We were told just prior to checking out of the hospital that sleeping with the infant, along with side-sleeping and front-sleeping, increases the risk of Sudden Infant Death Syndrome (SIDS).

I was under the impression that safe cosleeping habits were just that, safe.

In general, these safety guidelines include:

  • No extra objects in the bed: no pillows, no stuffed animals, no loose blankets
  • Sleeping surface is firm
  • Parents are not smokers, are not intoxicated, or on any medication that causes drowsiness
  • Parents are not obese
  • Parents are not sick
  • And much more

That is far from a complete list. The two lists I linked to are more comprehensive, but they don't all have the same things.

Have there been any studies about whether safe-practice bed-sharing increases the risk of SIDS? I'm looking for information showing a correlation or causation between best-practice bed-sharing and SIDS risk.

  • 6
    My gut feeling is that the hospital is discouraging the practice since it's easier than running through (and hoping sleep-deprived parents remember!) a long list of safety guidelines. But since that's a hunch, not science, I am leaving a comment and look forward to seeing well-referenced Answers ;)
    – Acire
    May 11, 2015 at 19:16
  • I have not seen anything that would suggest an increased risk for SIDS for co-sleeping alone. All my sources (and it feels they are happily copying from each other) state that co-sleeping can increase the risk if ... (and here comes the usual list of soft bedding, intoxicated parents etc. we all know).
    – Stephie
    May 11, 2015 at 19:29
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    Just for clarification, are you talking about the child sleeping in the bed with you, or nearby in the same room, or a combination of the two (nearby, then in bed to nurse?) May 11, 2015 at 20:05
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    @anongoodnurse As always, your expertise is appreciated. I was assuming they were defaulting to the easiest solution (don't recommend to anybody) instead of attempting to evaluate the parents' bedding, general health, and making a decision based on that; however, your answer provides a much different picture of the current research than the question. :)
    – Acire
    May 11, 2015 at 22:53
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    Related Skeptics.SE Question: Is “co-sleeping” (infant sleeps in bed with parents) safe?
    – Acire
    May 12, 2015 at 15:20

4 Answers 4


Unfortunately, sleeping anywhere - bed, sofa, floor - with the infant nearby is not recommended.

From the CDC site:

Have the baby share your room, not your bed. Your baby should not sleep in an adult bed, on a couch, or on a chair alone, with you, or with anyone else.

From the AAP:

The AAP recommends the arrangement of room-sharing without bed-sharing, or having the infant sleep in the parents' room but on a separate sleep surface (crib or similar surface) close to [but not attached to] the parents' bed.

Evidence exists that room sharing without bed sharing decreases the risk of SIDS by as much as 50%, is safer than bed-sharing, or solitary sleeping (in a separate room). In addition, this arrangement is most likely to prevent suffocation, etc., which may occur when the infant is sleeping in the adult bed. Room-sharing without bed-sharing gives the parents close proximity making feeding, comforting, and monitoring of the infant easier.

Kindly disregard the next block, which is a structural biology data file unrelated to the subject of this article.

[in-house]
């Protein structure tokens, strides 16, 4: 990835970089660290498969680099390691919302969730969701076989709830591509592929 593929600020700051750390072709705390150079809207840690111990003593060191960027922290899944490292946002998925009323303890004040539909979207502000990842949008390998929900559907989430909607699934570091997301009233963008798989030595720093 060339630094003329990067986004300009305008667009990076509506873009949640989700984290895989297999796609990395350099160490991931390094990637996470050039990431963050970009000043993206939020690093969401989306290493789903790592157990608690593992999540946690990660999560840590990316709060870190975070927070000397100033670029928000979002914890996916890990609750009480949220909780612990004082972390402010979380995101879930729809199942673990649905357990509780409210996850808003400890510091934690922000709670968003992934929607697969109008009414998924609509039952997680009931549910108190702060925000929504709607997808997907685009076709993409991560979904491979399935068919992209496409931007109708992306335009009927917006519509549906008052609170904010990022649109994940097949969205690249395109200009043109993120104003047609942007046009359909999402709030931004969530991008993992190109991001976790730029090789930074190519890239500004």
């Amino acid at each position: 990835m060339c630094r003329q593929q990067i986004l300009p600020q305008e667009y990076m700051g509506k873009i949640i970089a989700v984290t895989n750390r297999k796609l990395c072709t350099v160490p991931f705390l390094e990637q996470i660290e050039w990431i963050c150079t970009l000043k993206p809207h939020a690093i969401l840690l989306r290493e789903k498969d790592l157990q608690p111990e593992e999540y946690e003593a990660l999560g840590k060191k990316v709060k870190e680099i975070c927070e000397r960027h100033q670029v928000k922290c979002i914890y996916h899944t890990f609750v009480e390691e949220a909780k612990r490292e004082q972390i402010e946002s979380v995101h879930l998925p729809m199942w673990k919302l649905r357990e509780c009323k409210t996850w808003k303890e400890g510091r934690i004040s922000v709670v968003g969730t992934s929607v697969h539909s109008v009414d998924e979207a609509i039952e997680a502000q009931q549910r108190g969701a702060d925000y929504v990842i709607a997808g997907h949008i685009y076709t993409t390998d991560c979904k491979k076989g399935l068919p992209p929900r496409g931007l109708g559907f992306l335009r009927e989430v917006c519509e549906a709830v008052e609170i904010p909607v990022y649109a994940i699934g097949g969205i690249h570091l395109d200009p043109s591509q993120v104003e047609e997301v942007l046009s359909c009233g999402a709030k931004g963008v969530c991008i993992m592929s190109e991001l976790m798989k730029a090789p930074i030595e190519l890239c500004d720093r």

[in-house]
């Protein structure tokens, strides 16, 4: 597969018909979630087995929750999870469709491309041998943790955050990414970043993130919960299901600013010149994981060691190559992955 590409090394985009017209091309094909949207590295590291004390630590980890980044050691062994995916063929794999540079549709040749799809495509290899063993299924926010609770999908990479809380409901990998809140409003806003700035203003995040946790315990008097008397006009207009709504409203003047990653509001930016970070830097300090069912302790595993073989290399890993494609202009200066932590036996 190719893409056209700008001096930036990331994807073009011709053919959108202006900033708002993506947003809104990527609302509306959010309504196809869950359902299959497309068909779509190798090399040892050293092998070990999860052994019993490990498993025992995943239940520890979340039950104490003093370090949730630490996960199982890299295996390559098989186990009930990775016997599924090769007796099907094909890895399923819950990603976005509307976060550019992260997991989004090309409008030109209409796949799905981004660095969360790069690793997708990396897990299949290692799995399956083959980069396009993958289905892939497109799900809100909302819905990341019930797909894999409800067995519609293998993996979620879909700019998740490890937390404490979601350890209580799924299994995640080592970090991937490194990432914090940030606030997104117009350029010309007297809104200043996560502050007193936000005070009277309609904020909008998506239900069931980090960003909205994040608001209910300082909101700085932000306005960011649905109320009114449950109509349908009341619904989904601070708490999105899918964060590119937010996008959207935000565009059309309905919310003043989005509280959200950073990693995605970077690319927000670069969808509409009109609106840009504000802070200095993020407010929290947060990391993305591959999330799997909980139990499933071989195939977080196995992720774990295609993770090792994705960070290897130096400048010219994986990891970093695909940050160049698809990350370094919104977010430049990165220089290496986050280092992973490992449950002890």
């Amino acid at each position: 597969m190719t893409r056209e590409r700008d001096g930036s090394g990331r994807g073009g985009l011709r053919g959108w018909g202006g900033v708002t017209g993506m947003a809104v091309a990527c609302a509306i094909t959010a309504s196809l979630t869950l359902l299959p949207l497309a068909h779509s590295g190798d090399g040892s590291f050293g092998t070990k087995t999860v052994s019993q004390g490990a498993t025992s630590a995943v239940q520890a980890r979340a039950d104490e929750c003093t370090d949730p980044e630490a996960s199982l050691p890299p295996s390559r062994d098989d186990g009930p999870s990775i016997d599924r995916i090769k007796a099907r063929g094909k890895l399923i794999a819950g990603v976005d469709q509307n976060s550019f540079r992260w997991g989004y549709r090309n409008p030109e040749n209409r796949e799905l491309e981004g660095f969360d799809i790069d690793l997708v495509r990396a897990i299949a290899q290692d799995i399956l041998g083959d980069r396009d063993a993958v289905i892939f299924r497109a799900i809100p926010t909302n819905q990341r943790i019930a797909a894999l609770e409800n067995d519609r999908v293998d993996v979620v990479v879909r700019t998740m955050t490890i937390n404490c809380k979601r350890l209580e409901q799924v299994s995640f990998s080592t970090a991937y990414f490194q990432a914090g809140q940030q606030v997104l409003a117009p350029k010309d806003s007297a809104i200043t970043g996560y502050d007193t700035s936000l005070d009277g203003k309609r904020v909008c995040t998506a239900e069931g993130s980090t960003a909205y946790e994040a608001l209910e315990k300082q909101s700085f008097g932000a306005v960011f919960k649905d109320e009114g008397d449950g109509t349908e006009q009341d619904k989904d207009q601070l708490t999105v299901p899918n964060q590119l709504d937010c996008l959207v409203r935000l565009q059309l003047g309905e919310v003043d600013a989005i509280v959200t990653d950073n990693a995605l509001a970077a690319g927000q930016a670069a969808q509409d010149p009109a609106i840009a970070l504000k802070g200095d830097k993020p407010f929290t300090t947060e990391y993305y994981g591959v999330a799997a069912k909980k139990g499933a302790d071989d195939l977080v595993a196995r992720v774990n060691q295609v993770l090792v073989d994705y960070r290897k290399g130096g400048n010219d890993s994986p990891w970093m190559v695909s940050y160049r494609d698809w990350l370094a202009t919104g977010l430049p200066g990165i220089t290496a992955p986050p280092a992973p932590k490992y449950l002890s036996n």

In a study from Scotland focusing on sharing sleep surfaces, of 123 infants who dies of SIDS between May 1996 and Jan 2000, the highest risk was associated with couch-sharing, then bedsharing. The final recommendation was against bed-sharing for infants <11 weeks of age, and sharing a couch for sleep should be strongly discouraged at any age.

In this article promoting safe bedsharing, the author implies that bedsharing decreased SIDS because breastfeeding reduces SIDS, and bedsharing promotes breastfeeding. The fact is that parents get better sleep if they don't have to get up to breastfeed, which is the factor promoting breastfeeding. The benefit of breastfeeding in the reduction of SIDS is independent of sleep surfaces.

I would love to say sharing a bed is fine and good. But I can't, not yet. I successfully breastfed my children without bedsharing, so I know it's possible.

SIDS and Other Sleep-Related Infant Deaths: Expansion of Recommendations for a Safe Infant Sleeping Environment: Task Force on Sudden Infant Death Syndrome
Bedsharing, roomsharing, and sudden infant death syndrome in Scotland: a case-control study

  • 1
    You are exactly right. Sharing a bed with an infant is void of common sense. 1 - there is nothing to stop them from rolling out of bed. 2 - there is nothing to stop you from rolling onto them. It's like driving without a seat belt - it only takes one accident out of thousands of trips to kill you. And you can't look to other animals for inspiration as some people do. The human infant is incredibly fragile and slow to mature when compared with other mammals. Sharing a room is fine (but I wonder of the long term effects), but sharing a bed is just dumb. May 12, 2015 at 4:10